L3 Unknown NT C57BL/6 α DBA/2 34 
1C2 Unknown NT dm2 α BALB/c Present study 
1A1F7 Unknown NT dm2 α BALB/c Present study 
1A1G9 Unknown Vβ13+ dm2 α BALB/c Present study 
Ld-restricted     
MCMV Vβ8 BALB/c Present study 
C5 MCMV Vβ8 BALB/c Present study 
D7 MCMV Vβ8+ BALB/c Present study 
P15 tum Vβ8+ BALB/c 37 
P24 tum Vβ8+ BALB/c 36 
ID3 tum Vβ8 DBA/2 Present study 
IC10 tum Vβ8 DBA/2 Present study 
IG10 tum Vβ8+ DBA/2 Present study 
IF5 MCMV Vβ8+ DBA/2 Present study 
A8 MCMV Vβ8 BALB/c Present study 
1C6 MCMV Vβ8+ DBA/2 Present study 
2C4 MCMV Vβ8+ DBA/2 Present study 
a

TCR Vβ usage was determined as described in Materials and Methods. NT indicates clones that were not tested.

Recognition of the Ld mutants by these CTL clones was assessed in 51Cr release assays in the presence of 10−5 M continuous peptide to maximize surface expression of Ld/peptide complexes and to minimize minor differences in peptide binding. In previous analyses, this concentration gave maximal recognition regardless of the affinity of the clone (Ref. 38 and unpublished observations). This same rationale extends to the alloreactive clones specific for an endogenous peptide, p2Ca (2C and 42F3). Each combination was tested in two to five independent experiments, and the results of all the experiments are summarized in Fig. 2. The black boxes indicate a dramatic reduction in T cell recognition, whereas the grey boxes indicate an intermediate effect and white boxes indicate little or no effect.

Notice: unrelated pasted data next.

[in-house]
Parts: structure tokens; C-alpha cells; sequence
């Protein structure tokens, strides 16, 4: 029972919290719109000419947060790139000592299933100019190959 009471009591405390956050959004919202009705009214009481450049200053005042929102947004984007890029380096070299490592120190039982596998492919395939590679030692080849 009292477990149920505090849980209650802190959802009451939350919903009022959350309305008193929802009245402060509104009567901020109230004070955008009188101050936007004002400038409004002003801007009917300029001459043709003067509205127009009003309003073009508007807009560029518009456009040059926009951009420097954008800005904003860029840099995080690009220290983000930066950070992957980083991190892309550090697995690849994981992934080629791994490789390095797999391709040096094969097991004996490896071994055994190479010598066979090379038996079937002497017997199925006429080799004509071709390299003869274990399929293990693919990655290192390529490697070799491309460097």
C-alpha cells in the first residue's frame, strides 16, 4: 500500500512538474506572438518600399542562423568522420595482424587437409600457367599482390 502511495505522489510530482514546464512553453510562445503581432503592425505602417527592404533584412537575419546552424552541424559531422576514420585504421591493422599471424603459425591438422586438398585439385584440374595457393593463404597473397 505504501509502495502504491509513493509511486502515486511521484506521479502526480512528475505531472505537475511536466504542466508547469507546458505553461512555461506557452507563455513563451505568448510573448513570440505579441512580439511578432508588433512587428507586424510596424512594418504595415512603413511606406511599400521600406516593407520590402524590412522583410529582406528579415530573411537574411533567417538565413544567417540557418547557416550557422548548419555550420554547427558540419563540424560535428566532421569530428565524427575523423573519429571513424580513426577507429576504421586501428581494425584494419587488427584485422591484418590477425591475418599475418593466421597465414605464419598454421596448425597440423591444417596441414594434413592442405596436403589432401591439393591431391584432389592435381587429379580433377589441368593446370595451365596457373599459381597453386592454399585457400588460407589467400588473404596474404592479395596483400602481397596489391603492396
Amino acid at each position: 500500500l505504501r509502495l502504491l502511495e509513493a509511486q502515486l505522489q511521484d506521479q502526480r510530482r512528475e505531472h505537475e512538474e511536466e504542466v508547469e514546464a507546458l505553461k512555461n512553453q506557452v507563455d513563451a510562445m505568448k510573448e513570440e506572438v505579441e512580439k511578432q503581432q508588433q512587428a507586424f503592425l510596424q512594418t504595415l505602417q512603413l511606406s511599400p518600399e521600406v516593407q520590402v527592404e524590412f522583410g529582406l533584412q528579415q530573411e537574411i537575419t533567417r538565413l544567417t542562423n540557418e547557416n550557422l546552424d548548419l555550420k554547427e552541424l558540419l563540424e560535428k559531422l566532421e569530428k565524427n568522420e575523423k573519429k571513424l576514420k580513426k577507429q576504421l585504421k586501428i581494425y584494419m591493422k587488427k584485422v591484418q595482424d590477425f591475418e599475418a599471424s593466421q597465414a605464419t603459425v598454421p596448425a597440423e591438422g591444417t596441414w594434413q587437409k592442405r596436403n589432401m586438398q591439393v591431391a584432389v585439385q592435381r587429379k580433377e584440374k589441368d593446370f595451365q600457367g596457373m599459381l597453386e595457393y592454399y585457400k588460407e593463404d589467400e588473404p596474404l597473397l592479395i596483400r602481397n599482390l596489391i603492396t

We find that mutations of the amino acid residues at positions 69, 72, 76, or 155/157 of Ld result in the most dramatic effect on CTL recognition. Each of these mutations reduces CTL recognition to less than 50% of wild-type Ld for 75% or more of the CTL clones. In fact, for many of the clones, recognition is reduced to less than 25% of wild-type Ld. Even though peptide is present at a high concentration, and thus peptide occupancy is high, mutation of these residues has a noticeable effect on recognition, suggesting that these are major TCR contact points. In addition, for Ld molecules mutated at residues 58, 82, 158, 162, or 166, recognition is reduced to less than 50% of wild-type Ld for 50% or more of the clones. The importance of TCR interaction with each of these amino acid residues, although clearly significant, appears to vary depending upon the particular CTL clone. It is important to note that a unique aspect of this analysis is that it includes both Ld-restricted and Ld-alloreactive CTL specific for the same peptide, MCMV. Thus, a direct comparison can be made between allogeneic and syngeneic CTL that recognize the same MHC/peptide complex. These data reveal a recognition pattern of Ld by both alloreactive and self-restricted T cells, which spans much of the α1 α-helix and the middle of the α2 α-helix toward the C-terminal end, with the Ld residues most important for recognition clustered in the middle of both α-helices (Fig. 1). Thus, the majority of clones analyzed show a common recognition pattern of Ld that involves both relatively conserved (72, 76) and polymorphic (69, 155) amino acid residues.